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Resilience of pink salmon and chum salmon to simulated fisheries capture stress incurred upon arrival at spawning grounds
journal contributionposted on 2013-01-01, 00:00 authored by G D Raby, S J Cooke, K V Cook, S H McConnachie, M R Donaldson, S G Hinch, C K Whitney, S M Drenner, D A Patterson, Timothy ClarkTimothy Clark, A P Farrell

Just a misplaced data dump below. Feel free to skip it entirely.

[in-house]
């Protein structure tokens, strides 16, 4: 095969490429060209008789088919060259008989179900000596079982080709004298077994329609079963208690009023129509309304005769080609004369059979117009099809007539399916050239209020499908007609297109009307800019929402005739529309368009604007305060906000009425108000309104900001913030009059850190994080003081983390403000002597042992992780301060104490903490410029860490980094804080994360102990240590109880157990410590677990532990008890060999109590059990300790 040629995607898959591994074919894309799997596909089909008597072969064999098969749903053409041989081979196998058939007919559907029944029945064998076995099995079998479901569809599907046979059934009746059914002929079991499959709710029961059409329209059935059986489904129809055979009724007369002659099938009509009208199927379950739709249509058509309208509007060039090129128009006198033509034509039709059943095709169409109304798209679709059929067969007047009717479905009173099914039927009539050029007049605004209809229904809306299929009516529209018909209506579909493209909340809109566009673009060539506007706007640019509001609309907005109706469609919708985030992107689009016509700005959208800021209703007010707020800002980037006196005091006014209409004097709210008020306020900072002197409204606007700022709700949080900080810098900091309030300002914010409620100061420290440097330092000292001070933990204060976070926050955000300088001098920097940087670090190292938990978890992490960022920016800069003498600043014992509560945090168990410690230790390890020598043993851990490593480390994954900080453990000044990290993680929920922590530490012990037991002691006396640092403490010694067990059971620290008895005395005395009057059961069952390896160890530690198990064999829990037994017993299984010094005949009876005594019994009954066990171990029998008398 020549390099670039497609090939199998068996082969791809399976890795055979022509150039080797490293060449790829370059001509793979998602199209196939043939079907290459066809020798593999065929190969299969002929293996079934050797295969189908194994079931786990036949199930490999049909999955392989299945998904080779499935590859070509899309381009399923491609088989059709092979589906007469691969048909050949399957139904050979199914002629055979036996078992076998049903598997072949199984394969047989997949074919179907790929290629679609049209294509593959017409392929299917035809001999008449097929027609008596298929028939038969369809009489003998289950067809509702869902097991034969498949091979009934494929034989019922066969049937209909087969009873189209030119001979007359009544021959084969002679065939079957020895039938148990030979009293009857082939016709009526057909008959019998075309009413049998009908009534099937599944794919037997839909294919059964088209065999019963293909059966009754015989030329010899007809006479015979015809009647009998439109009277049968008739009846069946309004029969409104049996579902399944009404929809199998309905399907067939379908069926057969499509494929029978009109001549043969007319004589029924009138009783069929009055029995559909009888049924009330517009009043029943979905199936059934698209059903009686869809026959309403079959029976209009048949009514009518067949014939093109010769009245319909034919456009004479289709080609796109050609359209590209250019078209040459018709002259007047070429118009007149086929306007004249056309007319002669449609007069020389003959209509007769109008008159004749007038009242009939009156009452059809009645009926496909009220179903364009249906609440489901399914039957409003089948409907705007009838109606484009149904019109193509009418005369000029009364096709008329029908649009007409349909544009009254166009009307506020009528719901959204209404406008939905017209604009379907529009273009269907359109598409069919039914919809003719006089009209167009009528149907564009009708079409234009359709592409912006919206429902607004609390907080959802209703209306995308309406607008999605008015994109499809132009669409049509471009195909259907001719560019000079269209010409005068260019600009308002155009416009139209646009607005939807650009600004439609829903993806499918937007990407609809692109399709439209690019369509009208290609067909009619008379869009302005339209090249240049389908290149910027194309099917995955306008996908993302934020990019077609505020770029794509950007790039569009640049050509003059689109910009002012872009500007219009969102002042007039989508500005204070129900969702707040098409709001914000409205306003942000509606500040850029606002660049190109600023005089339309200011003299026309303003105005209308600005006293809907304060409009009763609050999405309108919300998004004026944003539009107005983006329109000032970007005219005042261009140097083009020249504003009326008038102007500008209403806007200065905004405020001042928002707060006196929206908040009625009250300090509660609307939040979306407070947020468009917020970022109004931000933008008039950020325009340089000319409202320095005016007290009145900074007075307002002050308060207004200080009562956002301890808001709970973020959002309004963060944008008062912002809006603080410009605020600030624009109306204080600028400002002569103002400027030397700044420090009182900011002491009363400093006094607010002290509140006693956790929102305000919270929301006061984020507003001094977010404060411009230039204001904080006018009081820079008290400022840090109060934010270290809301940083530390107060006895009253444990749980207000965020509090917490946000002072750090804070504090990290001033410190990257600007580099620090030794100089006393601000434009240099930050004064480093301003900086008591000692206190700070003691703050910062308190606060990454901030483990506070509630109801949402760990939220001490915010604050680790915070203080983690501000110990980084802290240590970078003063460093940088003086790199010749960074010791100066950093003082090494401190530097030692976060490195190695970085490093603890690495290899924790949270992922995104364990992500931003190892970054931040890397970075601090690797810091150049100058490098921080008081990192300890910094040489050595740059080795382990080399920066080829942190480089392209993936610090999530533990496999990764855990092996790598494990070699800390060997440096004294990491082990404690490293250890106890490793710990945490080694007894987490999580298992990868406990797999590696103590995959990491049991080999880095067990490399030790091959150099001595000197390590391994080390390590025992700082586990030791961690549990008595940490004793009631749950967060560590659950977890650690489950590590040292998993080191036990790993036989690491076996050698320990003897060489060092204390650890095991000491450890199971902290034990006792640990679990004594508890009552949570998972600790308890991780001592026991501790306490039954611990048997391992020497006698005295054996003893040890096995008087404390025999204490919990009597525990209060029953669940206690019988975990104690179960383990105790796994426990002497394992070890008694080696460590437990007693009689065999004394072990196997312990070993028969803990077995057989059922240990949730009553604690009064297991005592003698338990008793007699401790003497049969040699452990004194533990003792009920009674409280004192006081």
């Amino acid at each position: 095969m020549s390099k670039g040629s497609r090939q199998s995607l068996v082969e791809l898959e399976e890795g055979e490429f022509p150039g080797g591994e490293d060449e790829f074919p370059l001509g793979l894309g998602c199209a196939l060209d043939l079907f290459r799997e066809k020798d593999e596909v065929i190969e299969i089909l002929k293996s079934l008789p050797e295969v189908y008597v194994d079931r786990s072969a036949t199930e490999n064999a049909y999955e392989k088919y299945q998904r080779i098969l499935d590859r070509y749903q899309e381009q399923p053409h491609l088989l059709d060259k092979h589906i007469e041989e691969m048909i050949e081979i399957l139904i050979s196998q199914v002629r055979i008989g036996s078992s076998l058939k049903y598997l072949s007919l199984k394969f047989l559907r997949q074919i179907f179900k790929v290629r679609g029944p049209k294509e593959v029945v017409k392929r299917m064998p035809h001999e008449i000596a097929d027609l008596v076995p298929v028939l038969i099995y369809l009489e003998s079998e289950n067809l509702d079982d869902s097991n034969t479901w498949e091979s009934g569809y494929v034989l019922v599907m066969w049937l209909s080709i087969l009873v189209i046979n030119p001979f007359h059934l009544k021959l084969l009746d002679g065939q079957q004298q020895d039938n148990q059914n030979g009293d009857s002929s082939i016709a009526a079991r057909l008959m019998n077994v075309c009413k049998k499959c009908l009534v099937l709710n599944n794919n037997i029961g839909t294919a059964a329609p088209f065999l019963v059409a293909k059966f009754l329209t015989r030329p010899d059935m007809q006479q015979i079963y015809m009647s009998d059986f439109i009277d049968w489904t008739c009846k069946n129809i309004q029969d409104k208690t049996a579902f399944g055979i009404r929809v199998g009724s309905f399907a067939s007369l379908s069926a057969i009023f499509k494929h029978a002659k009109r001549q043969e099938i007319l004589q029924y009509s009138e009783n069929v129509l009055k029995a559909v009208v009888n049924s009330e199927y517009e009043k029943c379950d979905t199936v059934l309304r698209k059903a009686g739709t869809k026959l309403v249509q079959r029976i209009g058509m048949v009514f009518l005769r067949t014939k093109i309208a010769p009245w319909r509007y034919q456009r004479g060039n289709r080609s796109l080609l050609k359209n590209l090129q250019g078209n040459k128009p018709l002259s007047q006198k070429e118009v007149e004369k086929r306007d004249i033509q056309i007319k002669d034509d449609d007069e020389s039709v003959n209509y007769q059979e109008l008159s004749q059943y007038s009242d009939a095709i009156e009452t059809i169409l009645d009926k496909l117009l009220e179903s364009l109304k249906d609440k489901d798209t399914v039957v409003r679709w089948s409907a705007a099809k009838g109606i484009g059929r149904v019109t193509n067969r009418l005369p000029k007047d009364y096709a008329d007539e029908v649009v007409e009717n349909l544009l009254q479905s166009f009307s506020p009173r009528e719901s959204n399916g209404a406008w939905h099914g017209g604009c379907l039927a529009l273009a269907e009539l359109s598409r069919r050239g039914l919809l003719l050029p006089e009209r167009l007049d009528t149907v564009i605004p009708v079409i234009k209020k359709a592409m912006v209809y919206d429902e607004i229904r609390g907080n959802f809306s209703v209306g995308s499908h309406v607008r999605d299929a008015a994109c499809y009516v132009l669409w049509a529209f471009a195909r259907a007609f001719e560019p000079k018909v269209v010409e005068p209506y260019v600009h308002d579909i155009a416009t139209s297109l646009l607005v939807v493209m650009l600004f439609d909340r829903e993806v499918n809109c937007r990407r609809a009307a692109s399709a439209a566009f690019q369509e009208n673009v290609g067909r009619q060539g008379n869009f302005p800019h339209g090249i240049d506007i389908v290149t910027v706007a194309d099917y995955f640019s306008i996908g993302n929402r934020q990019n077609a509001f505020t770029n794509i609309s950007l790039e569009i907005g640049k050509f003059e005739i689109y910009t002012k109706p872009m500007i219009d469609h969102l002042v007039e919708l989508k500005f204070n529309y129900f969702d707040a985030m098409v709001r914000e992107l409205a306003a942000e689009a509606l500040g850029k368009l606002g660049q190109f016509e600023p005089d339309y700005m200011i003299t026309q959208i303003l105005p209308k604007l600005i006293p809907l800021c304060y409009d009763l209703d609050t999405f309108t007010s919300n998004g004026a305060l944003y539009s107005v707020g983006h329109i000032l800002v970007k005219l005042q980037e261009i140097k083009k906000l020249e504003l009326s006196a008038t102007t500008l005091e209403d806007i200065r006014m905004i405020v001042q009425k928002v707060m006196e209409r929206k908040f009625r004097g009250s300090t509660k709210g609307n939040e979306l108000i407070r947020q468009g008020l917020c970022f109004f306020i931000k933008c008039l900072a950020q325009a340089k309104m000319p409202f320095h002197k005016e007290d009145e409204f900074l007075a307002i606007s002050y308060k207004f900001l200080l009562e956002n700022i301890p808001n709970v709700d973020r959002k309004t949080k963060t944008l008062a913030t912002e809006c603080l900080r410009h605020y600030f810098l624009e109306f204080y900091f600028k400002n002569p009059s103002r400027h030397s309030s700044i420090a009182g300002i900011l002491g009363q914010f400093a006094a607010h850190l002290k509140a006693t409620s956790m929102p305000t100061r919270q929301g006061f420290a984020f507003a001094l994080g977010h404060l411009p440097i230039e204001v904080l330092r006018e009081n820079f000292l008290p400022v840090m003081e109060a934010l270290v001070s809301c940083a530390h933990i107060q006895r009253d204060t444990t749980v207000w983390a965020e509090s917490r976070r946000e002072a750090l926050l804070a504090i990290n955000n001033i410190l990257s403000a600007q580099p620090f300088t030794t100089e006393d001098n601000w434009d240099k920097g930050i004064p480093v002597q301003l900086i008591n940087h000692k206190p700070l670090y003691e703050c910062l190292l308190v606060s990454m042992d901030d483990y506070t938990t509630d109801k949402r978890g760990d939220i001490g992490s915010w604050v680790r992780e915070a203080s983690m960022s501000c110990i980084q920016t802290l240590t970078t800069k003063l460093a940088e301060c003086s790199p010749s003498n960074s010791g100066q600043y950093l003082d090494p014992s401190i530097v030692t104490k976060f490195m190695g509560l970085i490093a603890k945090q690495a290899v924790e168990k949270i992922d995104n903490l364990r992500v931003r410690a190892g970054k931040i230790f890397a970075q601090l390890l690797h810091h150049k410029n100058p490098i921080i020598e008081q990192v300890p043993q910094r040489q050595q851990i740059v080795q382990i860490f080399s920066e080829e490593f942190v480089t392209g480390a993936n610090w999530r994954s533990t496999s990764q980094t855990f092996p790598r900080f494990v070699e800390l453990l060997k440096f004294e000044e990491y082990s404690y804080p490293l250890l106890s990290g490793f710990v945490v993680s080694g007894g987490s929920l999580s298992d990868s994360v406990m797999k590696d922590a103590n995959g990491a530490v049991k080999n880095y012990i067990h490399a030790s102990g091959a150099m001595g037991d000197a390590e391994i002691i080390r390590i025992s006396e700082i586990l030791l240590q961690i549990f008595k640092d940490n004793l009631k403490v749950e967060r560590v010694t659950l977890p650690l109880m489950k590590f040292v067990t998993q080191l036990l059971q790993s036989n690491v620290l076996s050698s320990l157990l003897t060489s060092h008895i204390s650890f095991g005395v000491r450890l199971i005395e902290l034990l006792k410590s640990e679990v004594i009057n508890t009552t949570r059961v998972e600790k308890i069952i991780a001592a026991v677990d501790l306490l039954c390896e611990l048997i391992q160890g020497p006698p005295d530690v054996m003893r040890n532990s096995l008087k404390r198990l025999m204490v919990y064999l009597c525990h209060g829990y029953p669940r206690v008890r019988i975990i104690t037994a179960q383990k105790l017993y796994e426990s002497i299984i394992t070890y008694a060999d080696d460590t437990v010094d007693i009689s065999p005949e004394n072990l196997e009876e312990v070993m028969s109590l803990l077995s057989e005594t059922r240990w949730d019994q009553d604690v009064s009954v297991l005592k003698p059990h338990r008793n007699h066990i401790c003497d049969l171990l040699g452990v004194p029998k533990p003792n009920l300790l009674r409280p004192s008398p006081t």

We compared exhaustion-related physiological stress and physical injury as contributors to fish condition, longevity, and egg retention in two Pacific salmon species after their arrival at spawning areas. Adult female Pink Salmon Oncorhynchus gorbuscha and Chum Salmon O. keta were exposed to six experimental capture treatments that represented different levels of exhaustive exercise, air exposure, and injury. After we evaluated its reflex impairment and obtained a blood sample, each fish was released into its natal spawning channel with an external tag and later retrieved postmortem to evaluate spawning success via examining egg retention. Reflex impairment, plasma lactate, chloride, potassium, and osmolality varied among treatments, with differences generally driven by the length of exposure to capture stress, which included exhaustive exercise and air exposure. However, overall prespawn mortality was negligible (about 5%) and consistent across treatments for both species. We hypothesize that Pink and Chum Salmon are resilient to capture-related exhaustion upon reaching spawning areas because of a combination of low water temperature (about 12°C in this study) and a physiological shift towards increased use of anaerobic pathways during their final weeks of life. The capture and release of fish arriving at the spawning ground does not appear to influence survival, in contradiction to the results of other studies, which focused on earlier components of Pacific salmon spawning migrations. Fisheries adjacent to spawning sites represent the end of the continuum of salmon fisheries that begin with the high seas fishery and extend through the coastal and riverine environments. The mortality rates in this study should be interpreted cautiously by management until research efforts are broadened to provide a better understanding of how postrelease outcomes at different life stages compare in natural systems and under conditions more representative of real fisheries.Received May 20, 2012; accepted October 25, 2012.